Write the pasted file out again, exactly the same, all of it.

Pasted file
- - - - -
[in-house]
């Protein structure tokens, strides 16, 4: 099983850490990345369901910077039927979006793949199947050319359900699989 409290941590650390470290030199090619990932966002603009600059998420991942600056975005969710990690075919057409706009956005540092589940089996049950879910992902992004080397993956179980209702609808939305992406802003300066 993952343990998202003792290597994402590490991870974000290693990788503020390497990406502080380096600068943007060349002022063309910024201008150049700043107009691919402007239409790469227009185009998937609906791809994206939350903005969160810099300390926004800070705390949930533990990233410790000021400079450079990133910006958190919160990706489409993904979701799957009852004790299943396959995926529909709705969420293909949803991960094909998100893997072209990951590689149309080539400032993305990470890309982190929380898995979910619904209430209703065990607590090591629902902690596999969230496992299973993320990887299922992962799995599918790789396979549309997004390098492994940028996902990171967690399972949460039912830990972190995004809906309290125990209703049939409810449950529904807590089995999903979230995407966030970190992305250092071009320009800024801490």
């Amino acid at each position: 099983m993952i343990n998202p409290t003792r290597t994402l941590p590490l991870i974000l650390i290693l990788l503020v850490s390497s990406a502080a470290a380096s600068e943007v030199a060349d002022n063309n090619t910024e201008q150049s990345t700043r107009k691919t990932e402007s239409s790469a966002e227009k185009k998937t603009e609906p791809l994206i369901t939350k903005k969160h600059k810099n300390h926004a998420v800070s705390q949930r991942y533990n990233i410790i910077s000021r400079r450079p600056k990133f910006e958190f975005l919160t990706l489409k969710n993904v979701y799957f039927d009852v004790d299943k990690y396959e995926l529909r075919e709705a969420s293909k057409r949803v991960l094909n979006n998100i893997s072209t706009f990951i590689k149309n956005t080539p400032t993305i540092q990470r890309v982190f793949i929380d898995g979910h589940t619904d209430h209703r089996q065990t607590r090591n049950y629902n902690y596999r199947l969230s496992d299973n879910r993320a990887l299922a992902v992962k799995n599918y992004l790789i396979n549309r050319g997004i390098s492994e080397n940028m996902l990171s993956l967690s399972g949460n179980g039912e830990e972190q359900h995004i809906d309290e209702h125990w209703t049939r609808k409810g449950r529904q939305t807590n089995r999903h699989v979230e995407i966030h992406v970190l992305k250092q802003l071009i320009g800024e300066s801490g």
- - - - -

[in-house]
């Protein structure tokens, strides 16, 4: 099983850490990345369901910077039927979006793949199947050319359900699989 409290941590650390470290030199090619990932966002603009600059998420991942600056975005969710990690075919057409706009956005540092589940089996049950879910992902992004080397993956179980209702609808939305992406802003300066 993952343990998202003792290597994402590490991870974000290693990788503020390497990406502080380096600068943007060349002022063309910024201008150049700043107009691919402007239409790469227009185009998937609906791809994206939350903005969160810099300390926004800070705390949930533990990233410790000021400079450079990133910006958190919160990706489409993904979701799957009852004790299943396959995926529909709705969420293909949803991960094909998100893997072209990951590689149309080539400032993305990470890309982190929380898995979910619904209430209703065990607590090591629902902690596999969230496992299973993320990887299922992962799995599918790789396979549309997004390098492994940028996902990171967690399972949460039912830990972190995004809906309290125990209703049939409810449950529904807590089995999903979230995407966030970190992305250092071009320009800024801490």
């Amino acid at each position: 099983m993952i343990n998202p409290t003792r290597t994402l941590p590490l991870i974000l650390i290693l990788l503020v850490s390497s990406a502080a470290a380096s600068e943007v030199a060349d002022n063309n090619t910024e201008q150049s990345t700043r107009k691919t990932e402007s239409s790469a966002e227009k185009k998937t603009e609906p791809l994206i369901t939350k903005k969160h600059k810099n300390h926004a998420v800070s705390q949930r991942y533990n990233i410790i910077s000021r400079r450079p600056k990133f910006e958190f975005l919160t990706l489409k969710n993904v979701y799957f039927d009852v004790d299943k990690y396959e995926l529909r075919e709705a969420s293909k057409r949803v991960l094909n979006n998100i893997s072209t706009f990951i590689k149309n956005t080539p400032t993305i540092q990470r890309v982190f793949i929380d898995g979910h589940t619904d209430h209703r089996q065990t607590r090591n049950y629902n902690y596999r199947l969230s496992d299973n879910r993320a990887l299922a992902v992962k799995n599918y992004l790789i396979n549309r050319g997004i390098s492994e080397n940028m996902l990171s993956l967690s399972g949460n179980g039912e830990e972190q359900h995004i809906d309290e209702h125990w209703t049939r609808k409810g449950r529904q939305t807590n089995r999903h699989v979230e995407i966030h992406v970190l992305k250092q802003l071009i320009g800024e300066s801490g």